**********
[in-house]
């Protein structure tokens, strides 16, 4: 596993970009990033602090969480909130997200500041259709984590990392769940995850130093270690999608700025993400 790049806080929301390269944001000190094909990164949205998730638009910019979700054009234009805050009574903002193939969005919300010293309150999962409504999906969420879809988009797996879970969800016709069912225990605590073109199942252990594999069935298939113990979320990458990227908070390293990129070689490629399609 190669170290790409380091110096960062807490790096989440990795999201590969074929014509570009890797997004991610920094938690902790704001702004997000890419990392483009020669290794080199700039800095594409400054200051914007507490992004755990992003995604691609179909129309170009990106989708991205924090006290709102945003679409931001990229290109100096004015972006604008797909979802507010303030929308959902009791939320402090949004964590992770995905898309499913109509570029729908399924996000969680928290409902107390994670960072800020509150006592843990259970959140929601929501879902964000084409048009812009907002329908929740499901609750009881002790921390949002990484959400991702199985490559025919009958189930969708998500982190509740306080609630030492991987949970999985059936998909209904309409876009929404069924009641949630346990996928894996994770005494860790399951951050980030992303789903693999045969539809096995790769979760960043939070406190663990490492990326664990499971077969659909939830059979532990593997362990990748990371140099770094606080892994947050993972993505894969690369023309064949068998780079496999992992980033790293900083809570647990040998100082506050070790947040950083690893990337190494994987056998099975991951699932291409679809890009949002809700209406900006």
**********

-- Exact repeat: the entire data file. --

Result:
[in-house]
């Protein structure tokens, strides 16, 4: 596993970009990033602090969480909130997200500041259709984590990392769940995850130093270690999608700025993400 790049806080929301390269944001000190094909990164949205998730638009910019979700054009234009805050009574903002193939969005919300010293309150999962409504999906969420879809988009797996879970969800016709069912225990605590073109199942252990594999069935298939113990979320990458990227908070390293990129070689490629399609 190669170290790409380091110096960062807490790096989440990795999201590969074929014509570009890797997004991610920094938690902790704001702004997000890419990392483009020669290794080199700039800095594409400054200051914007507490992004755990992003995604691609179909129309170009990106989708991205924090006290709102945003679409931001990229290109100096004015972006604008797909979802507010303030929308959902009791939320402090949004964590992770995905898309499913109509570029729908399924996000969680928290409902107390994670960072800020509150006592843990259970959140929601929501879902964000084409048009812009907002329908929740499901609750009881002790921390949002990484959400991702199985490559025919009958189930969708998500982190509740306080609630030492991987949970999985059936998909209904309409876009929404069924009641949630346990996928894996994770005494860790399951951050980030992303789903693999045969539809096995790769979760960043939070406190663990490492990326664990499971077969659909939830059979532990593997362990990748990371140099770094606080892994947050993972993505894969690369023309064949068998780079496999992992980033790293900083809570647990040998100082506050070790947040950083690893990337190494994987056998099975991951699932291409679809890009949002809700209406900006």